In this atmosphere of fervour, W.E. Haskins was an eminently suitable leader. The Vemon News described him as “better known as a cheer leader and for his ability to sway people at meetings than as an administrator. He is a master politician and in his thinking is generally about three jumps ahead.” Haskins himself is reported to have complained that when he spoke about marketing systems and economics no one paid much attention, but when he attacked the Water Street jobbers, growers would stand up and cheer.

Penticton Cooperative Growers, about 1934.Courtesy IOA

Haskins, and the campaign he led, were not identified in the growers’ minds with either camp in the cooperative-independent feud. Although he was president of the B.C.F.G.A., the cent a pound campaign arose entirely separately from that organization, and the Growers’ Stabilization Committee voted against any takeover by the B.C.F.G.A. At this point, the B.C.F.G.A. was on such uncertain ground that it asked the Stabilization Committee, which had funds from grower levies, for a loan to tide it over until the year end. As a spontaneous growth out of indignation meetings, the campaign was the child of neither Associated Growers nor of the independent shippers. Indeed, in its early stages, it was criticized by both the president and vice-president of Associated Growers, as well as by the various stubborn independents. It was truly a growers’ rather than a shippers’ movement.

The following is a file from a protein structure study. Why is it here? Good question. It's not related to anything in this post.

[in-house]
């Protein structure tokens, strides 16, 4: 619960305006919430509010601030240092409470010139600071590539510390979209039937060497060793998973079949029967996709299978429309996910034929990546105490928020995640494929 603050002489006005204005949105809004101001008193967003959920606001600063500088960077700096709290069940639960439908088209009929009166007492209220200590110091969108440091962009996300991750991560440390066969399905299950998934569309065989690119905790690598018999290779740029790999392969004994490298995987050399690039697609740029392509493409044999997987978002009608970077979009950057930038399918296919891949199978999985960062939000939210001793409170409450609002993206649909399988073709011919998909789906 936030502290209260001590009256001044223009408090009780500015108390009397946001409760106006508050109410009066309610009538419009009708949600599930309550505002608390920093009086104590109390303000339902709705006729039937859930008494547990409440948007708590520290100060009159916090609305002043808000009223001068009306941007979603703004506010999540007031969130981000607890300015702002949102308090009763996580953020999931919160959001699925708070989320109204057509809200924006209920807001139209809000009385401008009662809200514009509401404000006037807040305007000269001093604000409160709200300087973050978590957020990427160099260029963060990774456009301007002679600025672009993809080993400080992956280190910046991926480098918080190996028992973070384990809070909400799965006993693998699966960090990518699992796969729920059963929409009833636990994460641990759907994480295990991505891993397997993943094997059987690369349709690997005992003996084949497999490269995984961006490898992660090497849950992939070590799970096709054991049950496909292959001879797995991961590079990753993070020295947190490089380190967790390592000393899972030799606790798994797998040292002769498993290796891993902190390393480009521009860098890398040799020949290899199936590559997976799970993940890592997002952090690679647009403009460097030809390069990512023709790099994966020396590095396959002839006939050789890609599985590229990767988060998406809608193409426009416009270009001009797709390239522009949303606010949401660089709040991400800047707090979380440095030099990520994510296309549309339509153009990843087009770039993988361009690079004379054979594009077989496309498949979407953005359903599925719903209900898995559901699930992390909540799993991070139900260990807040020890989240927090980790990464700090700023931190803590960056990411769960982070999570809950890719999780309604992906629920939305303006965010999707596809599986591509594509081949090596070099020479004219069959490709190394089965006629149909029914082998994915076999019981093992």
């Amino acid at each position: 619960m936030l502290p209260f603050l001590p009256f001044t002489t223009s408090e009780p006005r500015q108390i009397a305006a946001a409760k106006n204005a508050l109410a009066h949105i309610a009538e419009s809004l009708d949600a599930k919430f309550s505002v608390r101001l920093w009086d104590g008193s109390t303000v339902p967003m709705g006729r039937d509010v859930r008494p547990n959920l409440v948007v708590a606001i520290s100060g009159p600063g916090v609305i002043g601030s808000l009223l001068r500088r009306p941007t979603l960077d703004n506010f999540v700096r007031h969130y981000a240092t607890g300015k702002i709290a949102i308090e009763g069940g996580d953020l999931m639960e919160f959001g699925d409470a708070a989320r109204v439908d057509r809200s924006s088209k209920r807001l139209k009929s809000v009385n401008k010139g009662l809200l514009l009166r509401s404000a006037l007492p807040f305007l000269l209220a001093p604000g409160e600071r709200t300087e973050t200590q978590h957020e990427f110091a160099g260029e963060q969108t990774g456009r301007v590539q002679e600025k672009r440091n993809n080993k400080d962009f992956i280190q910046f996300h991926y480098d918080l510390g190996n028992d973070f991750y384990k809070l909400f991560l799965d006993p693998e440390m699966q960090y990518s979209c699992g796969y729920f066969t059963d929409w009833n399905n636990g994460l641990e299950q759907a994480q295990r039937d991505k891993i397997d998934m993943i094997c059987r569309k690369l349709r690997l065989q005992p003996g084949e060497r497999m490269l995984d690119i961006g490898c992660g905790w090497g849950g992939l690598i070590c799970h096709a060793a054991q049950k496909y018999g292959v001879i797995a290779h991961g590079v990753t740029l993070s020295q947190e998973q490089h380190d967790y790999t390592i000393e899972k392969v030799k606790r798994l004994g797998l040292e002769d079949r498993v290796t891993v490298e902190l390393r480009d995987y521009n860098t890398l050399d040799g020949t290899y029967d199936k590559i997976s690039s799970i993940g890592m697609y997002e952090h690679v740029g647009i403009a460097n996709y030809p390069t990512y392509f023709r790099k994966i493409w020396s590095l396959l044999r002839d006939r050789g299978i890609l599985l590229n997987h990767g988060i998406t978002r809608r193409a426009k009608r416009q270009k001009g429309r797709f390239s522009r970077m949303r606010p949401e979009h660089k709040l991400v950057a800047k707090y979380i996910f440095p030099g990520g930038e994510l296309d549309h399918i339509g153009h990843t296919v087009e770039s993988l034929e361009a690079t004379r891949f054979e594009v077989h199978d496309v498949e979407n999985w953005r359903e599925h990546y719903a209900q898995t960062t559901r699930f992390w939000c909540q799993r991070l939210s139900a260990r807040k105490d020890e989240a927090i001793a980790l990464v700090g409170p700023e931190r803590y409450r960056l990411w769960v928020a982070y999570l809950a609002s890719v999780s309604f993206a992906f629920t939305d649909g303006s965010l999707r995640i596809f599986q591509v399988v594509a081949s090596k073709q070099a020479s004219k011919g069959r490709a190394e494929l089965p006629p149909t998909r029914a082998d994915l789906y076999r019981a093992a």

Government, surprisingly, also had little to do with the 1933 stabilization campaign, despite the unusual and unlawful behavior of the aroused growers. The federal authorities washed their hands of the matter, saying that administration of the law was a provincial responsibility. The provincial government was in no shape to do anything, for the ruling Conservative Party was disintegrating and an election had been called. No politician was willing to risk the displeasure of so large a portion of his electorate, particularly after the mass meeting at Vernon passed a resolution calling for growers to pledge themselves not to vote for any candidate who was not committed to pressing for legislation along the lines of the British Marketing Act.